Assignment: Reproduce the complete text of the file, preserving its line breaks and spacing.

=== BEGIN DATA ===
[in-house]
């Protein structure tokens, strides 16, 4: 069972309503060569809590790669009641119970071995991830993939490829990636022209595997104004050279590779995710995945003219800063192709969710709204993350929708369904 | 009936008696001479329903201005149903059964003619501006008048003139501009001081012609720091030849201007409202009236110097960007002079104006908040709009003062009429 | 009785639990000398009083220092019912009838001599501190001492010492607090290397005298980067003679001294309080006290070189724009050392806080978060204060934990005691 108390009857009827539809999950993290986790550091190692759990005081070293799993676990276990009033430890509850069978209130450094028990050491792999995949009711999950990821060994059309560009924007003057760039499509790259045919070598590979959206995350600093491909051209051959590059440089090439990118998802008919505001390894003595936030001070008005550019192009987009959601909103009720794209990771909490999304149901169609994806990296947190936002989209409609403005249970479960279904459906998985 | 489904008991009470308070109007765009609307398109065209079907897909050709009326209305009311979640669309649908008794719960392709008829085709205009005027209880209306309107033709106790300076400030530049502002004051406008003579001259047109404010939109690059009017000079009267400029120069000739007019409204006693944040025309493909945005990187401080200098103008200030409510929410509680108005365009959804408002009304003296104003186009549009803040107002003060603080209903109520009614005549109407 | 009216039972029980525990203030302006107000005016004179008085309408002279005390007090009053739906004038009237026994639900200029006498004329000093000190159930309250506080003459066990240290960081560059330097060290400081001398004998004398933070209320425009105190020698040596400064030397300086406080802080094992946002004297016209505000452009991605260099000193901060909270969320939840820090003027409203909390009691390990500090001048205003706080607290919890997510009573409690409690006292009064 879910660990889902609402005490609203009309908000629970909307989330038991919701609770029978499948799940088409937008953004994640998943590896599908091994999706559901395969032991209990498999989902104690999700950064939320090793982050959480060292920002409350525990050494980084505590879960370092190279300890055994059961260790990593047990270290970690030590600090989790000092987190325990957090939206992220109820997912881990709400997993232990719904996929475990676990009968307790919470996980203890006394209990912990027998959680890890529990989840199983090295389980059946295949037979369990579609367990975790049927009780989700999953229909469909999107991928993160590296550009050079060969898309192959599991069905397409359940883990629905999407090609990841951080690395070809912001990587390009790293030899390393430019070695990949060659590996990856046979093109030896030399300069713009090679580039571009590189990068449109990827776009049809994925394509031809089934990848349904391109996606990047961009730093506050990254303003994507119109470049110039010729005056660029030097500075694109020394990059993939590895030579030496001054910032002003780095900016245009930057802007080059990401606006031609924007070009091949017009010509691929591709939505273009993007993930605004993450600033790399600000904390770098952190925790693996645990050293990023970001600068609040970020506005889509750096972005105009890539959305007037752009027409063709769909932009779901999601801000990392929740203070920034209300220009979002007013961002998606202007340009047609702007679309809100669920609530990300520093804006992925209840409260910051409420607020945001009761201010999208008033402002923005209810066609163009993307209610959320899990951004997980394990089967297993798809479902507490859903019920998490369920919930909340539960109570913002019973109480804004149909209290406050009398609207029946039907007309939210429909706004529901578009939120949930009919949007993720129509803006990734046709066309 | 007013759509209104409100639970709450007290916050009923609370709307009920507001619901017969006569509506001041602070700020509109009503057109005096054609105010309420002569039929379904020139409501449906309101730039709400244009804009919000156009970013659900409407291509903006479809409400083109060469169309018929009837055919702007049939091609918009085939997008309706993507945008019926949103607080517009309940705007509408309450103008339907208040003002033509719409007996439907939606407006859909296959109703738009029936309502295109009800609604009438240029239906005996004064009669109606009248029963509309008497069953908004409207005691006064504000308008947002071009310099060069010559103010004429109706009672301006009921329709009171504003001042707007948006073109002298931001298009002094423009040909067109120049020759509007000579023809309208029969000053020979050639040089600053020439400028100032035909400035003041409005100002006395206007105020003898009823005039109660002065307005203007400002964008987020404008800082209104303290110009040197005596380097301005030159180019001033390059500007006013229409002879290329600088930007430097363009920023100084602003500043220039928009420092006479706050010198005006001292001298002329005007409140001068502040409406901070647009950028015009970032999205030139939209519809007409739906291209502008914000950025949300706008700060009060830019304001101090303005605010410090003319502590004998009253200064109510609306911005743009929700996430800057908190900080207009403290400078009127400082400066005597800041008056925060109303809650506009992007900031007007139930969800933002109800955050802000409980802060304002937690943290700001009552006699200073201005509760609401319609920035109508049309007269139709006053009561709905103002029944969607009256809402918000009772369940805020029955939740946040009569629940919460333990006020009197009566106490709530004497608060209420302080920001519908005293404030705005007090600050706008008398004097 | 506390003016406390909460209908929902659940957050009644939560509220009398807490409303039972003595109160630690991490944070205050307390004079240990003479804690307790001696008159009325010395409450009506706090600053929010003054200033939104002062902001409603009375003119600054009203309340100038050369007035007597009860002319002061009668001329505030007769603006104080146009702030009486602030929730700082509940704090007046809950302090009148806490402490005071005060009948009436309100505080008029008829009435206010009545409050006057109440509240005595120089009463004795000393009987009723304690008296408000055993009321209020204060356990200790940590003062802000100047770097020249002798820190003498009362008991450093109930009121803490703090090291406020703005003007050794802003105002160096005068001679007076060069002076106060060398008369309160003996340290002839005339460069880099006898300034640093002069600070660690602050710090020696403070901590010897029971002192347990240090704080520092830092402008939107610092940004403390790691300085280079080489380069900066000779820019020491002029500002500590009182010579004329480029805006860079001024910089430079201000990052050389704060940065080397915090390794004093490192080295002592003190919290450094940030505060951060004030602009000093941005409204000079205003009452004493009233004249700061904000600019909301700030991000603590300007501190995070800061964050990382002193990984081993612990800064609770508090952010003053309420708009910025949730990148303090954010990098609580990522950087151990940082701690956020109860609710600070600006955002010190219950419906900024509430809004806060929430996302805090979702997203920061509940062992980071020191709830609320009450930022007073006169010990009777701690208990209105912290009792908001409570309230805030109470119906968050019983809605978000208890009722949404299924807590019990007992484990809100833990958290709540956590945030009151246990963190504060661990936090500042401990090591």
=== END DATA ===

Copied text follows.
[in-house]
């Protein structure tokens, strides 16, 4: 069972309503060569809590790669009641119970071995991830993939490829990636022209595997104004050279590779995710995945003219800063192709969710709204993350929708369904 | 009936008696001479329903201005149903059964003619501006008048003139501009001081012609720091030849201007409202009236110097960007002079104006908040709009003062009429 | 009785639990000398009083220092019912009838001599501190001492010492607090290397005298980067003679001294309080006290070189724009050392806080978060204060934990005691 108390009857009827539809999950993290986790550091190692759990005081070293799993676990276990009033430890509850069978209130450094028990050491792999995949009711999950990821060994059309560009924007003057760039499509790259045919070598590979959206995350600093491909051209051959590059440089090439990118998802008919505001390894003595936030001070008005550019192009987009959601909103009720794209990771909490999304149901169609994806990296947190936002989209409609403005249970479960279904459906998985 | 489904008991009470308070109007765009609307398109065209079907897909050709009326209305009311979640669309649908008794719960392709008829085709205009005027209880209306309107033709106790300076400030530049502002004051406008003579001259047109404010939109690059009017000079009267400029120069000739007019409204006693944040025309493909945005990187401080200098103008200030409510929410509680108005365009959804408002009304003296104003186009549009803040107002003060603080209903109520009614005549109407 | 009216039972029980525990203030302006107000005016004179008085309408002279005390007090009053739906004038009237026994639900200029006498004329000093000190159930309250506080003459066990240290960081560059330097060290400081001398004998004398933070209320425009105190020698040596400064030397300086406080802080094992946002004297016209505000452009991605260099000193901060909270969320939840820090003027409203909390009691390990500090001048205003706080607290919890997510009573409690409690006292009064 879910660990889902609402005490609203009309908000629970909307989330038991919701609770029978499948799940088409937008953004994640998943590896599908091994999706559901395969032991209990498999989902104690999700950064939320090793982050959480060292920002409350525990050494980084505590879960370092190279300890055994059961260790990593047990270290970690030590600090989790000092987190325990957090939206992220109820997912881990709400997993232990719904996929475990676990009968307790919470996980203890006394209990912990027998959680890890529990989840199983090295389980059946295949037979369990579609367990975790049927009780989700999953229909469909999107991928993160590296550009050079060969898309192959599991069905397409359940883990629905999407090609990841951080690395070809912001990587390009790293030899390393430019070695990949060659590996990856046979093109030896030399300069713009090679580039571009590189990068449109990827776009049809994925394509031809089934990848349904391109996606990047961009730093506050990254303003994507119109470049110039010729005056660029030097500075694109020394990059993939590895030579030496001054910032002003780095900016245009930057802007080059990401606006031609924007070009091949017009010509691929591709939505273009993007993930605004993450600033790399600000904390770098952190925790693996645990050293990023970001600068609040970020506005889509750096972005105009890539959305007037752009027409063709769909932009779901999601801000990392929740203070920034209300220009979002007013961002998606202007340009047609702007679309809100669920609530990300520093804006992925209840409260910051409420607020945001009761201010999208008033402002923005209810066609163009993307209610959320899990951004997980394990089967297993798809479902507490859903019920998490369920919930909340539960109570913002019973109480804004149909209290406050009398609207029946039907007309939210429909706004529901578009939120949930009919949007993720129509803006990734046709066309 | 007013759509209104409100639970709450007290916050009923609370709307009920507001619901017969006569509506001041602070700020509109009503057109005096054609105010309420002569039929379904020139409501449906309101730039709400244009804009919000156009970013659900409407291509903006479809409400083109060469169309018929009837055919702007049939091609918009085939997008309706993507945008019926949103607080517009309940705007509408309450103008339907208040003002033509719409007996439907939606407006859909296959109703738009029936309502295109009800609604009438240029239906005996004064009669109606009248029963509309008497069953908004409207005691006064504000308008947002071009310099060069010559103010004429109706009672301006009921329709009171504003001042707007948006073109002298931001298009002094423009040909067109120049020759509007000579023809309208029969000053020979050639040089600053020439400028100032035909400035003041409005100002006395206007105020003898009823005039109660002065307005203007400002964008987020404008800082209104303290110009040197005596380097301005030159180019001033390059500007006013229409002879290329600088930007430097363009920023100084602003500043220039928009420092006479706050010198005006001292001298002329005007409140001068502040409406901070647009950028015009970032999205030139939209519809007409739906291209502008914000950025949300706008700060009060830019304001101090303005605010410090003319502590004998009253200064109510609306911005743009929700996430800057908190900080207009403290400078009127400082400066005597800041008056925060109303809650506009992007900031007007139930969800933002109800955050802000409980802060304002937690943290700001009552006699200073201005509760609401319609920035109508049309007269139709006053009561709905103002029944969607009256809402918000009772369940805020029955939740946040009569629940919460333990006020009197009566106490709530004497608060209420302080920001519908005293404030705005007090600050706008008398004097 | 506390003016406390909460209908929902659940957050009644939560509220009398807490409303039972003595109160630690991490944070205050307390004079240990003479804690307790001696008159009325010395409450009506706090600053929010003054200033939104002062902001409603009375003119600054009203309340100038050369007035007597009860002319002061009668001329505030007769603006104080146009702030009486602030929730700082509940704090007046809950302090009148806490402490005071005060009948009436309100505080008029008829009435206010009545409050006057109440509240005595120089009463004795000393009987009723304690008296408000055993009321209020204060356990200790940590003062802000100047770097020249002798820190003498009362008991450093109930009121803490703090090291406020703005003007050794802003105002160096005068001679007076060069002076106060060398008369309160003996340290002839005339460069880099006898300034640093002069600070660690602050710090020696403070901590010897029971002192347990240090704080520092830092402008939107610092940004403390790691300085280079080489380069900066000779820019020491002029500002500590009182010579004329480029805006860079001024910089430079201000990052050389704060940065080397915090390794004093490192080295002592003190919290450094940030505060951060004030602009000093941005409204000079205003009452004493009233004249700061904000600019909301700030991000603590300007501190995070800061964050990382002193990984081993612990800064609770508090952010003053309420708009910025949730990148303090954010990098609580990522950087151990940082701690956020109860609710600070600006955002010190219950419906900024509430809004806060929430996302805090979702997203920061509940062992980071020191709830609320009450930022007073006169010990009777701690208990209105912290009792908001409570309230805030109470119906968050019983809605978000208890009722949404299924807590019990007992484990809100833990958290709540956590945030009151246990963190504060661990936090500042401990090591």